After the first three-peat, Jordan retired from basketball to pursue a career in professional baseball. But when the MLB players went on strike in 1994, Jordan refused to cross the picket line. He ultimately returned to the Bulls in March of 1995. In the 1995-96 season – Jordan’s first full NBA season since 1992-93 – Jordan and the Bulls won a then-NBA record 72 games and made their fourth NBA Finals appearance of the decade. This time the opponent was the Seattle SuperSonics.

Jordan and the Bulls had extra motivation following their uncharacteristic early exit from the 1995 playoffs, while the Sonics featured All-Stars Shawn Kemp and Gary Payton. Jordan willed the Bulls back to the mountaintop in order to reestablish their dominance over the NBA.

On June 16, 1996, Jordan and the Bulls won 87-75 in Game 6 at the United Center in Chicago, Illinois to clinch their fourth NBA championship. A particularly emotional game for Jordan, who was playing in his first NBA Finals since his father's death in July of 1993, was the championship-clinching victory on Father's Day.

While wearing this Air Jordan XI, Jordan scored 22 points, grabbed 9 rebounds, assisted 7 times, and stole two times during the emotional victory.

Utah Jazz vs. Chicago Bulls, 1997

The 1997 Finals pitted the Chicago Bulls against a Utah Jazz team that included John Stockton and Karl Malone, both Hall of Famers. In addition to Jordan's famous 'Flu Game' performance, the series also featured one of Jordan's most iconic performances.

In Game 5, with the series at two games each, Jordan became ill and became extremely ill. Despite being reported to be suffering from 'flu-like symptoms' by announcer Marv Albert, Jordan himself later suggested, in the hit Netflix documentary The Last Dance, that he might have been suffering from food poisoning. 

As a result, Jordan miraculously scored 38 points despite visible discomfort, leading the Bulls to a rematch in Chicago. During Game 6 at the United Center in Chicago, Illinois on June 13, 1997, Jordan and the Chicago Bulls won their fifth NBA title in seven years.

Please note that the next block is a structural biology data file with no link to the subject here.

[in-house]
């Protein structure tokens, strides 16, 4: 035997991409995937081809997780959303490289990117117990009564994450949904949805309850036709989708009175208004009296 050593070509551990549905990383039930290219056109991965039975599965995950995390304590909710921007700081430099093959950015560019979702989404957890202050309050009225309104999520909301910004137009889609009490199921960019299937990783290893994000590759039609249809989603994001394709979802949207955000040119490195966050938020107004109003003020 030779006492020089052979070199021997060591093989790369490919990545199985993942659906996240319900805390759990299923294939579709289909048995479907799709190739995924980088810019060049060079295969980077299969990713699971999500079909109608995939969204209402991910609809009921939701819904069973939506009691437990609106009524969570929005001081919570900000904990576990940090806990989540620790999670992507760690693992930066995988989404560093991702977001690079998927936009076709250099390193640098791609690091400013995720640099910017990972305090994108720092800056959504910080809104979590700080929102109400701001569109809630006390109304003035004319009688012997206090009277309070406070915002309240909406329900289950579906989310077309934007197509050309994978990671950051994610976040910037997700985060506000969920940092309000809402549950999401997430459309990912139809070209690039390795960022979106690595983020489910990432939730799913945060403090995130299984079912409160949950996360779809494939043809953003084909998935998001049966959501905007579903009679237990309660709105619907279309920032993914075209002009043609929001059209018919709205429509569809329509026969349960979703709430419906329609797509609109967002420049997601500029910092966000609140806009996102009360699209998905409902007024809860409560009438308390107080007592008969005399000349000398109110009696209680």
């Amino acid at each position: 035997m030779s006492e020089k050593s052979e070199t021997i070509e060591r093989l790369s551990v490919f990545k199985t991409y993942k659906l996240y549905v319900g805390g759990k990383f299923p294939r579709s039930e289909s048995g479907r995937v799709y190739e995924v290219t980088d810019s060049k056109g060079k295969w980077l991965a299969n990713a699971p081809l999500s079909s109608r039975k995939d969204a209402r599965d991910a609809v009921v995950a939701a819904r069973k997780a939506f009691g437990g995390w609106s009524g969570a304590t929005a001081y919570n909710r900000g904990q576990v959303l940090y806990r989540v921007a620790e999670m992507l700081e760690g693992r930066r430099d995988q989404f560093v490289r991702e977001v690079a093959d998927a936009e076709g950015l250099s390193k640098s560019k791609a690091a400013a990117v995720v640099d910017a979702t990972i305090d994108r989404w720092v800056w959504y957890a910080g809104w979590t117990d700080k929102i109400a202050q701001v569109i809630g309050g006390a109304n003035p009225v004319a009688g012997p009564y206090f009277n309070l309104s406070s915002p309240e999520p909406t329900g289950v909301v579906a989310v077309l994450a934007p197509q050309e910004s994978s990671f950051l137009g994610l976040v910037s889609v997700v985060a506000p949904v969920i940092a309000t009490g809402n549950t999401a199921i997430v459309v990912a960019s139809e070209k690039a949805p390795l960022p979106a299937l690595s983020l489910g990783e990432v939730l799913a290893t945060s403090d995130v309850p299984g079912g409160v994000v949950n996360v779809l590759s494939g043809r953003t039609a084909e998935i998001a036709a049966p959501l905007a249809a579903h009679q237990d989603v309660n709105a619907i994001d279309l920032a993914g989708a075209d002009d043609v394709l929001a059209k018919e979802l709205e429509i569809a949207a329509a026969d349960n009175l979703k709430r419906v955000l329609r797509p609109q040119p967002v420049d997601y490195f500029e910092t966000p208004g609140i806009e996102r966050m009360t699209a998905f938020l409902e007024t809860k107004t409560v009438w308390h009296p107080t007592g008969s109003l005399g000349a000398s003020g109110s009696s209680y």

Wearing this Air Jordan XII, Jordan recorded a game-high 39 points, 11 rebounds, 4 assists, 1 steal, and 1 block in another memorable Finals performance.

Utah Jazz vs. Chicago Bulls, 1998

In 1997-98, Michael Jordan played his final NBA season with the Chicago Bulls, often referred to as 'The Last Dance. During this time, Jordan reached his peak popularity and power while simultaneously resolving internal divisions fracturing the team. It was the players' last chance to win one final championship together since they knew the roster would eventually be disbanded at the end of the season.

Michael Jordan's 'The Last Dance' exemplified his skills as a competitor, a sportsman, a teammate, and ultimately, a champion as an athlete. Following the fairytale season, the Bulls squared off against John Stockton, Karl Malone, and the Utah Jazz in the 1997 NBA Finals.

Game 6 of the series took place at the Delta Center in Salt Lake City, Utah on June 14, 1998, with the Bulls leading the series 3-2. Jordan famously came up with a last-minute steal before sinking the game-winning jumpshot at the end, making it one of the most watched games in NBA history. Only Jordan could deliver a picture-perfect ending. As a member of the Chicago Bulls, Jordan won his 6th Finals MVP award at the conclusion of the game.

The Air Jordan XIV was worn by Jordan in the Bulls' 87-86 championship-clinching victory and dynasty-cementing victory.

Courtesy of Sotheby’s 

Global Icon

By the end of his NBA career, Jordan's fanbase stretched far beyond Chicago – they came from all over the world. Perhaps no other athlete has had the global impact and influence of Michael Jordan. In addition to being the face of the Jordan Brand and appearing in Space Jam, Michael Jordan transcended sports and became a symbol of success and peak human achievement, transcending sport. All top achievers were called Michael Jordans in their respective fields.

A fresh out of the University of North Carolina, Jordan made his Olympic debut for the United States in 1984, playing for legendary Indiana coach Bob Knight.

Eight years later, Jordan returned to the Olympics as the face of the 'Dream Team' at the 1992 Games, widely regarded as the best sports team ever assembled after a rule change allowed professionals to attend. Jordan's global celebrity status was elevated to new heights at the 1992 Olympics in Barcelona as a result of the team.

Jordan gained an aura of invincibility after the United States decisively defeated all eight of their opponents en route to winning the Gold Medal. Jordan stood out among superstars such as Magic Johnson, Larry Bird, and Charles Barkley.

Although Michael Jordan retired 20 years ago, his status as a pop culture and sports icon continues to linger. Tiger Woods, Kobe Bryant, and LeBron James have aimed to reproduce Jordan's success and chase his metaphorical throne. Despite his incredible record of perfection at the highest level, no one has been able to capture the world's attention and support quite like Jordan.

In simple terms, nobody has ever been capable of "being like Mike".